Also, apparently we technically don't accept scanned documents yet. I hear conflicting things so at the moment I guess just... no.

UPDATE #2: There is a list of approved contributors at Quick, everyone click it and watch crawl! It's a half solution since it doesn't actually list the trac username for quick search but at least it's something.


  1. Fedora and LibreOffice (after departing from OOo) got rid of the contributor agreement and now everyone is happy and more productive (i.e. less paperwork and more programming time).

    Why does the Plone Foundation still think that keeping the contributor agreement is something good?

  2. The problem is not the paperwork, the problem is the processing. The committer committee of the Zope Foundation (which is basically me) processes new applications usually within a day (in most cases within an hour or so during day time). Having no paper work or application does not make any sense to me. You want to ensure the identity of a person and you want a reference from exisiting comitters about the new applicant for legal reasons. This applies to the core Plone repository (getting access to the collective is a completely different story). There must be some formal application process for a core repository but applications must be handled in time. In case of the ZF the application has to be send by email to the committee's list which will then ask the reference committer about a statement and then process the application immediately - as said: usually happening within hours. I only remember one case where an application got lost and where it took some weeks (which seems to be the standard in the Plone Foundation).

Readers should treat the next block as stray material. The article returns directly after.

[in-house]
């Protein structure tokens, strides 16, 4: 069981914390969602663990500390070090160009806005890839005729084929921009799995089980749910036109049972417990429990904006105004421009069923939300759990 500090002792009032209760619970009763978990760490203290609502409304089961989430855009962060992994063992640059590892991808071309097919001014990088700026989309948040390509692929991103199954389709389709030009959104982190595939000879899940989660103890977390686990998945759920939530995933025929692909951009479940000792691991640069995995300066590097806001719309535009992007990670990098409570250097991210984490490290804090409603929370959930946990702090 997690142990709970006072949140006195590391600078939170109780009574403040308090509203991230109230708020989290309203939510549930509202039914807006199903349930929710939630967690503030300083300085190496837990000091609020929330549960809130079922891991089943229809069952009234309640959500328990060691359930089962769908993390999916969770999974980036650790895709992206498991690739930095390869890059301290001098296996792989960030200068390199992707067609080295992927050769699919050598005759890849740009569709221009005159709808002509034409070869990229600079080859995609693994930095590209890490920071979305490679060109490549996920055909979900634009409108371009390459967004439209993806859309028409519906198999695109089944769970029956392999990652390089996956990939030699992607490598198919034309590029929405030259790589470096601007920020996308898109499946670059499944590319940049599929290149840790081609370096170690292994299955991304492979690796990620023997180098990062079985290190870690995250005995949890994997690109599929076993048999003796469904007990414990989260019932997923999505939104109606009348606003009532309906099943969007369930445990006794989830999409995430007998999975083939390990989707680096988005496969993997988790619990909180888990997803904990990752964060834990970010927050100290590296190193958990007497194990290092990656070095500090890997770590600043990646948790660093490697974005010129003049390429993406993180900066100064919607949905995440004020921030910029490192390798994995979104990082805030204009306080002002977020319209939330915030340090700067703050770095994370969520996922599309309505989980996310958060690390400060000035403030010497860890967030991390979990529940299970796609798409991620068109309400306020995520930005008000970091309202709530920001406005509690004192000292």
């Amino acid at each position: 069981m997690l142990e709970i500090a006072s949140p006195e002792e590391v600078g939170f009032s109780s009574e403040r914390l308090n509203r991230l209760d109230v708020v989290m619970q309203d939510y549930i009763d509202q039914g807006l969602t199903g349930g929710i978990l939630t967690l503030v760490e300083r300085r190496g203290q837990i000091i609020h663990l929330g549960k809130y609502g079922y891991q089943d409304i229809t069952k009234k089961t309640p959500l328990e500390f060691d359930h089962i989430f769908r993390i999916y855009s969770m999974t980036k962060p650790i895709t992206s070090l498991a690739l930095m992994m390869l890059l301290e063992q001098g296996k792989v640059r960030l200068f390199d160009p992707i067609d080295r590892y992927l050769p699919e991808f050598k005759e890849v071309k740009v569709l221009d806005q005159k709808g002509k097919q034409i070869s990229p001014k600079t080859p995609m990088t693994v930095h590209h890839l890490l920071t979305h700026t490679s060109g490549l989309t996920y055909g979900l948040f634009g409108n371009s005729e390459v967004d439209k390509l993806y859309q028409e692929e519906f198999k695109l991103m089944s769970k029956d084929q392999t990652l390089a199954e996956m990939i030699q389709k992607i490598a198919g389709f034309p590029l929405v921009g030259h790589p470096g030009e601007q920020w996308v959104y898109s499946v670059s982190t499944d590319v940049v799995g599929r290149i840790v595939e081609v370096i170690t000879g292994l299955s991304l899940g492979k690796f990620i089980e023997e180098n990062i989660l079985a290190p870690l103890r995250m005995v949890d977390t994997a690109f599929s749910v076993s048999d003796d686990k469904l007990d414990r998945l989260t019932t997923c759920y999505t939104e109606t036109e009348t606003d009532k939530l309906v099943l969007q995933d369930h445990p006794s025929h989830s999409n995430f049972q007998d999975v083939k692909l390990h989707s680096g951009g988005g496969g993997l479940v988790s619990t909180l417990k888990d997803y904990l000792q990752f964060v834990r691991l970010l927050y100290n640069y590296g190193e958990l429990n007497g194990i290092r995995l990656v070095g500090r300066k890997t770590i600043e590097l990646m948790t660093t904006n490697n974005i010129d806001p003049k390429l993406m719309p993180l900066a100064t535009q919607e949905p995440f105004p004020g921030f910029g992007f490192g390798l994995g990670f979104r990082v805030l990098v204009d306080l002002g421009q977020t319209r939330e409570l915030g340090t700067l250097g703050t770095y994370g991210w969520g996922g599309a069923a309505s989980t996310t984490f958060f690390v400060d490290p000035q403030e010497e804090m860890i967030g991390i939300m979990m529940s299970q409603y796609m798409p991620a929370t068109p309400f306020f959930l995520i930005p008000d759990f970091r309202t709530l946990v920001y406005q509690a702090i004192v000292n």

3. One of the main issues here is that for the past 6-7 years all of this has been handled behind the scenes very efficiently by Toby Robert whilst at Enfold. Toby has stepped down in his role as both PF Treasurer and admin for the contributor agreements at the start of this year. These roles have now been split and the finance handled by Jen Mayers at SixFeetUp and the agreements being handled by Sjoerd van Elfern at FourDigits.